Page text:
As in Ventura Vox. I just finished lead vocals for Ventura about fifteen minutes ago.
That leaves just backing vocals (including some gang vocals; I’ll be recruiting soon if you’re interested), guitar leads, and some shakers and things to do.
There was already a lot to love about VFE pedals. Peter has developed some truly creative circuits (like the Mobius Strip dual delay with crossover, and Triumvirate multi-band distortion), he’s up-front about the gain structure and clipping of all of his pedals (if you haven’t looked, you’d be surprised how hard it is to find out about the actual clipping that goes on inside of most pedals), and his standard six-control layout offers more flexibility (and often, multiple clipping options!) than most other companies for the same price.
But this week, I found out about the Built by AJ pedal line, which just takes it over the top.
Meet AJ – my neighbor who lives on the next street over from the shop. AJ has multiple diagnosed mental illnesses (out of respect for AJ, I won’t disclose more) … For about a year, I have been teaching AJ how to build pedals. Unfortunately, AJ has reduced fine motor skills, which are absolutely critical to efficiently building VFE Pedals. This means that the pedals AJ builds take more time, and are sometimes not as “pretty” – particularly with the internal components.
AJ is hard-working and dependable, so I have created a system where you can support AJ and get a VFE Pedal at a discounted price. How it works is simple – order a pedal from this page at about 24% off, and AJ will build it for you … They are held to the same high standards when it comes to tone & durability as all other VFE products – and are backed by VFE Pedal’s standard 1-year warranty.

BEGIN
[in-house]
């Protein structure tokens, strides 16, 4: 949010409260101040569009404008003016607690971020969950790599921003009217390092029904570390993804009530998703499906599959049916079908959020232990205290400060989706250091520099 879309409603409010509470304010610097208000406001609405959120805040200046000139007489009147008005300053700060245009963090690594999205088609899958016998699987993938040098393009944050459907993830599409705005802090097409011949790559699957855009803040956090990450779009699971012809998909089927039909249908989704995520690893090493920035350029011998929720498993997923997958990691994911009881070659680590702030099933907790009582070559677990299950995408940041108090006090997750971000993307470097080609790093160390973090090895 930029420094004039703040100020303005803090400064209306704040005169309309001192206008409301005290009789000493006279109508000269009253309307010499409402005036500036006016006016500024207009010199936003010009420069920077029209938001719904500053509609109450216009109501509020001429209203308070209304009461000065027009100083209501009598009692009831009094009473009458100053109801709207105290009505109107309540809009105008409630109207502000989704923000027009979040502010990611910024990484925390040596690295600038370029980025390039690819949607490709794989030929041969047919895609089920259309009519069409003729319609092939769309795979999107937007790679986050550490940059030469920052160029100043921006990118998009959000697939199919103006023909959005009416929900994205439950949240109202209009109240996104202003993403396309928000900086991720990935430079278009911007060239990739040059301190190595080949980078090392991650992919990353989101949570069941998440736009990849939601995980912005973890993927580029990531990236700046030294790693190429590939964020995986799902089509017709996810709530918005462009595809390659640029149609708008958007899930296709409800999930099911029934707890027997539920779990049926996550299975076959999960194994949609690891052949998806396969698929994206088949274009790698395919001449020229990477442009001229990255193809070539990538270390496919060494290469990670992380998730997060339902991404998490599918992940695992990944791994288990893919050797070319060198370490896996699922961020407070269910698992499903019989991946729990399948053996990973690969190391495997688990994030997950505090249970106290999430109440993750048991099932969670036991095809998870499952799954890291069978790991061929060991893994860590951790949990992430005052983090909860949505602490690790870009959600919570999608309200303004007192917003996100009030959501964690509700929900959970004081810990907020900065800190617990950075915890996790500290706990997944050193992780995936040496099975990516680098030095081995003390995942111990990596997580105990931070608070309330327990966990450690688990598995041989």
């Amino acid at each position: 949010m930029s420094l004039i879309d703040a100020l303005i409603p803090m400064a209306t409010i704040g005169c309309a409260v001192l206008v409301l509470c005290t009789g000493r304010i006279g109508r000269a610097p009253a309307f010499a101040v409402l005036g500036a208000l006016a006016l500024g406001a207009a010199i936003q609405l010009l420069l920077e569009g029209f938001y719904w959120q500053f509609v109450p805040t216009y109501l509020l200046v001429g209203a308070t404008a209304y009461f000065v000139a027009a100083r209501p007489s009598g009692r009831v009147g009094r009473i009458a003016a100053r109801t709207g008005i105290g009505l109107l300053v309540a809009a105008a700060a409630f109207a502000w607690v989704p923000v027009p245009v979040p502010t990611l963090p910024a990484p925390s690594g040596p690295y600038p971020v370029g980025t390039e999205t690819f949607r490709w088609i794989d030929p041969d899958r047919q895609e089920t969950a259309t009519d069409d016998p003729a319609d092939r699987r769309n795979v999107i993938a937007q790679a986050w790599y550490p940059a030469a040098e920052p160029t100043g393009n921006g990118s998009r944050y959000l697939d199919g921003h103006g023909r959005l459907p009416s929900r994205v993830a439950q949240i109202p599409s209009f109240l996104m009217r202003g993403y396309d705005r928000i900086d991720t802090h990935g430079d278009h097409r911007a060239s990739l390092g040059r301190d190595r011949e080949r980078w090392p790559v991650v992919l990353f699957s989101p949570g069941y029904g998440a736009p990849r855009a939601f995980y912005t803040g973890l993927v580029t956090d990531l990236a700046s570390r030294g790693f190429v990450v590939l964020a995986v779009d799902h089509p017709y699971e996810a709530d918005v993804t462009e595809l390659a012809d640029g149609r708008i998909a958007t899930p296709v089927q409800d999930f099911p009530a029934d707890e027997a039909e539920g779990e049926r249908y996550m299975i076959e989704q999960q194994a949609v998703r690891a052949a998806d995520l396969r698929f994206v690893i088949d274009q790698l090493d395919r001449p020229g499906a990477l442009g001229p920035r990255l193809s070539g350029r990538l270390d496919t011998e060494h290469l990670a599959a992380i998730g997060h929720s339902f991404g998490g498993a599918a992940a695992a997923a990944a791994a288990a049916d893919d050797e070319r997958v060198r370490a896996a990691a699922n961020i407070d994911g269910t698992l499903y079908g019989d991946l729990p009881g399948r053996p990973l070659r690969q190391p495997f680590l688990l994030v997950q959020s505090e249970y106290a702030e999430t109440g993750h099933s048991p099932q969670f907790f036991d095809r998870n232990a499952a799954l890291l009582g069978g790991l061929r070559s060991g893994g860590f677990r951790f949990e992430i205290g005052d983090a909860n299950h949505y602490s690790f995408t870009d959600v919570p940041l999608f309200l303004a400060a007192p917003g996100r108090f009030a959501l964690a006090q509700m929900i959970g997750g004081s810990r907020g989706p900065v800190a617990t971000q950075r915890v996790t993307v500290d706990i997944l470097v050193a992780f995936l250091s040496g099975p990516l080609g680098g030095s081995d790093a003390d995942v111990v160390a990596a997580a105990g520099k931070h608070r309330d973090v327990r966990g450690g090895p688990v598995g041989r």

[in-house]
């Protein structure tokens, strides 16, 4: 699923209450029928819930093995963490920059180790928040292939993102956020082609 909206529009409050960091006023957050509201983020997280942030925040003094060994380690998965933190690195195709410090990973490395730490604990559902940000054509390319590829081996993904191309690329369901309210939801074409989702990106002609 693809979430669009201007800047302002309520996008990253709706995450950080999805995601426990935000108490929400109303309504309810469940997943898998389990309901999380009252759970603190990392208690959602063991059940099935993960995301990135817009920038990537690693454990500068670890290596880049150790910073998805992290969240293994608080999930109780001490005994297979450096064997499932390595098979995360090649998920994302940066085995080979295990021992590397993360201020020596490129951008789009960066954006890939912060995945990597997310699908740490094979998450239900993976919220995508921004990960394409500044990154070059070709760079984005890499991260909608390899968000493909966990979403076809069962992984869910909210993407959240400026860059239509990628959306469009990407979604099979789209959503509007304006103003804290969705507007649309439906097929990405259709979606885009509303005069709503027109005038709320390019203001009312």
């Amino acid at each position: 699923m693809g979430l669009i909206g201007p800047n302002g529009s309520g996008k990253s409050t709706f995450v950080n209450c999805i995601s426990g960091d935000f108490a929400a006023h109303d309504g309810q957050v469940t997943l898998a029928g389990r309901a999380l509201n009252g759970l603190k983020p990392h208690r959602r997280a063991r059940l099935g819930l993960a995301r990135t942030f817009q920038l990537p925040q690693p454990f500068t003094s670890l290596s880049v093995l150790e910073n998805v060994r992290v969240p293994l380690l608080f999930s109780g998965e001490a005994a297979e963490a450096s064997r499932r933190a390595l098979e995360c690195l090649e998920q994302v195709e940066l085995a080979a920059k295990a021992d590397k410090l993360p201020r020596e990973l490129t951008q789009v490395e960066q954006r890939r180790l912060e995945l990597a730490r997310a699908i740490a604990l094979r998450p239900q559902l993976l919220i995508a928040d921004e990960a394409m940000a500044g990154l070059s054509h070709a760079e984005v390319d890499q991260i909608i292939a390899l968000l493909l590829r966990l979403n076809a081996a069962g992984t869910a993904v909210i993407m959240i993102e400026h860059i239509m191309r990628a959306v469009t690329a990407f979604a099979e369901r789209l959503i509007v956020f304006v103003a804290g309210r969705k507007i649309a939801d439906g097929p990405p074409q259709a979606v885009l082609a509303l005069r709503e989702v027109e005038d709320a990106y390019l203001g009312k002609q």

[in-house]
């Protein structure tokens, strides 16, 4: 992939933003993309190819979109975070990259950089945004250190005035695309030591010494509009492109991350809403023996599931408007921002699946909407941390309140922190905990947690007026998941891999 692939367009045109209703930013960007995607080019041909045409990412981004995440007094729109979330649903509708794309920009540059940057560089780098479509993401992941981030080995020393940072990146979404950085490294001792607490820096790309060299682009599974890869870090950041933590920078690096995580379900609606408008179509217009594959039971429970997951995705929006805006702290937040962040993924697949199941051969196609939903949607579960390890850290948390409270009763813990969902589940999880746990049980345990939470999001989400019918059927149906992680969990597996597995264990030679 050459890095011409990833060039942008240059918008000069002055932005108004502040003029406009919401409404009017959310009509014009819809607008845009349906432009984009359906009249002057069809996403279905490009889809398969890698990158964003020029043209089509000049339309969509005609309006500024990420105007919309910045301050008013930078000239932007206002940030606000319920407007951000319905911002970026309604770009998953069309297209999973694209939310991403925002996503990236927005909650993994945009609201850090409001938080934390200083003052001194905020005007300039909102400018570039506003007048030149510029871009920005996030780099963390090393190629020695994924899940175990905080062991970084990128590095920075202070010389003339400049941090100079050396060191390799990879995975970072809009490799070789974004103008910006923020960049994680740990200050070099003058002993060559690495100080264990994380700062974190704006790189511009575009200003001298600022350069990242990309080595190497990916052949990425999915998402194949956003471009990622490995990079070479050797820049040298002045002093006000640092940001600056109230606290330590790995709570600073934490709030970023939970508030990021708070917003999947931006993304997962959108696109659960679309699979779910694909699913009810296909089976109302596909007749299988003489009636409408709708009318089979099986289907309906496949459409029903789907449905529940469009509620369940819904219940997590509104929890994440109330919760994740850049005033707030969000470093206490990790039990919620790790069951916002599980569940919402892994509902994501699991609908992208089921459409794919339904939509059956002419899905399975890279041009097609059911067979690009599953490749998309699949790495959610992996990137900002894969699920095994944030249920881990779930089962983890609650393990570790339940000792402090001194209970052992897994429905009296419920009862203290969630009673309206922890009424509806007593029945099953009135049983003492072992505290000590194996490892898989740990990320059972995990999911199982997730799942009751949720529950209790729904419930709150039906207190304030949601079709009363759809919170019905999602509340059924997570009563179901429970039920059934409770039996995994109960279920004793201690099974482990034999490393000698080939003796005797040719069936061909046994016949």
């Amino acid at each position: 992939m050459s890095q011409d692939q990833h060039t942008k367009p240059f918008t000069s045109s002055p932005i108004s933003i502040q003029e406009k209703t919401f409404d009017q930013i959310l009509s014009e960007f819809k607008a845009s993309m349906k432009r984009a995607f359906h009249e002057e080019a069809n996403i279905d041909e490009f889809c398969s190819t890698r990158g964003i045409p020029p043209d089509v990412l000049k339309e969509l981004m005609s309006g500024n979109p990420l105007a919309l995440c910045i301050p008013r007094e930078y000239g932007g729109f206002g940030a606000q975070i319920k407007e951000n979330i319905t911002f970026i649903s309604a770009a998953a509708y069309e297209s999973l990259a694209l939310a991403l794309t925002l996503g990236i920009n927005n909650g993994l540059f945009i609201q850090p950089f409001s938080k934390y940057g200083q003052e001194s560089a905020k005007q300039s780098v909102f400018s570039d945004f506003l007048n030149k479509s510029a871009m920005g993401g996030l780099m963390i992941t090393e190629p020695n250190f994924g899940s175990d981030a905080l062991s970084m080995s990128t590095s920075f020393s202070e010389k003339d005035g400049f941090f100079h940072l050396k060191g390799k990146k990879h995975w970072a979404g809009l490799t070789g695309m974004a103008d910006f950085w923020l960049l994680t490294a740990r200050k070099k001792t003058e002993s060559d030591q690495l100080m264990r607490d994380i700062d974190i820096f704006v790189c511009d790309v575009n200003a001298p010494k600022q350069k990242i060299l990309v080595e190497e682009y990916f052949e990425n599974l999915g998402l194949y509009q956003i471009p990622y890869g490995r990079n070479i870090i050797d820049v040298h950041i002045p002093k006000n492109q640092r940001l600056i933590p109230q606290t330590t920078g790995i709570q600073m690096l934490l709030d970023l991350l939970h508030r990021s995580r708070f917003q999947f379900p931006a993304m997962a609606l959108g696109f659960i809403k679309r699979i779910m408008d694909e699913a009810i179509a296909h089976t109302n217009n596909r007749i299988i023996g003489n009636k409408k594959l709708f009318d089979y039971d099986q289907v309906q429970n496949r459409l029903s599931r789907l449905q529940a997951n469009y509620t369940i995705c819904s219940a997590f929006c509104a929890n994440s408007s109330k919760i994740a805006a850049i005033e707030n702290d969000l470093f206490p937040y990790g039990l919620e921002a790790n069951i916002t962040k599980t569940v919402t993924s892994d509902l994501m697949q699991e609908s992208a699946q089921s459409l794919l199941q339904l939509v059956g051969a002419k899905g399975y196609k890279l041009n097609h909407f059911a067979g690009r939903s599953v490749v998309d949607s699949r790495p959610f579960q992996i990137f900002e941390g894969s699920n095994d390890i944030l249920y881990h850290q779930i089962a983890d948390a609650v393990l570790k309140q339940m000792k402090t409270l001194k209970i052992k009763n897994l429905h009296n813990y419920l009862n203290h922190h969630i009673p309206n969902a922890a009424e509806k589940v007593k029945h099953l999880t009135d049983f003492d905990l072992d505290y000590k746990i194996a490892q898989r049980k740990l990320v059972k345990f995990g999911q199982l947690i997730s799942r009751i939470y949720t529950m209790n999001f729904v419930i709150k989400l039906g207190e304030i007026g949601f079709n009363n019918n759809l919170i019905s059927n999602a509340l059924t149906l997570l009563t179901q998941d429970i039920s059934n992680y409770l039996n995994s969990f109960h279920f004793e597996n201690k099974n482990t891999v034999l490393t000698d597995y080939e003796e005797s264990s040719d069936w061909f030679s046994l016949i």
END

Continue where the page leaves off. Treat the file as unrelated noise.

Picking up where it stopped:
Support AJ by getting B-stock pedals built with A+ heart!
How cool is that? I have my eye on an AJ-built Triumvirate and/or an Alpha Dog. Or, maybe AJ will learn to make the Fiery Red Horse…
I’m doing a house project today, and went to the Ace in Westport for some supplies, which is right next to Half Price Books. So I fell in there, of course. And what do I spy in the $2 rack?
Not autographed, so no one’s in trouble.
I’ll go ahead and imagine someone’s got it ripped to their computer and iPod, backed up off-site, and was just de-cluttering their place.
(This is not the first time this has happened in Missouri. I found one in Warrensburg the night Shacker played there, which must have been ’03 or ’04.)
When you tune a note, like a guitar string, to A, you’re tuning to the pitch at 440 Hz, right?
Probably. But it wasn’t always that way.
Bobby Owsinski, one of my favorite music-related bloggers, wrote recently about how the A=440 Hz standard came to be, and some alternatives. He says that prior to 1940, A = 432 Hz was the most common standard, and he links to a paper that dives into the history of the definition of A a bit deeper (including some Nazi-related conspiracy theories, which I don’t endorse). Here’s a video of a snippet of music, one version tune to A=440, the other to A=432:
Watch it and see what you think. I prefer the A=432 version.
The paper also talks about the A=444 standard. While I prefer A=432, I’m also interested in A=444 because both my tuner (Boss TU-2) and Drew’s (TC Electronic Polytune) can be adjusted to tune to A=444, but not A=432. I’m trying to talk him into trying tuning to A=444 for a few weeks, to see what it feels like.
Or, maybe we could approximate A=432 by consistently tuning everything five or 10 cents flat.
Have you ever tuned to anything other than A=440?
Mars Lights (Howie, Drew, and Matt!), Demos (Cory, Greg, Jarek, and James), and (TBD) descend on the Bourbon Theatre Saturday, November 23rd, for an early show. Mark it. Details to follow.
Architects’ free show at the Sandbox was perfect yesterday in KC. All of the new Border Wars stuff, plus some old favorites. I love what they do, and it’s never more clear than when the band comes crashing in together after a short pause in a song; it carries weight, it moves air, it’s heavy and it dances and it slugs you in the chest.
Picked up a couple records at Vinyl Renaissance (can’t say no to $1 Sugar) and a little piece of gear at Big Dude’s Oktoberfest, too, and spent the night re-calibrating all of my presets on the TimeFactor to the tune of a Great Divide Hibernation. Good times.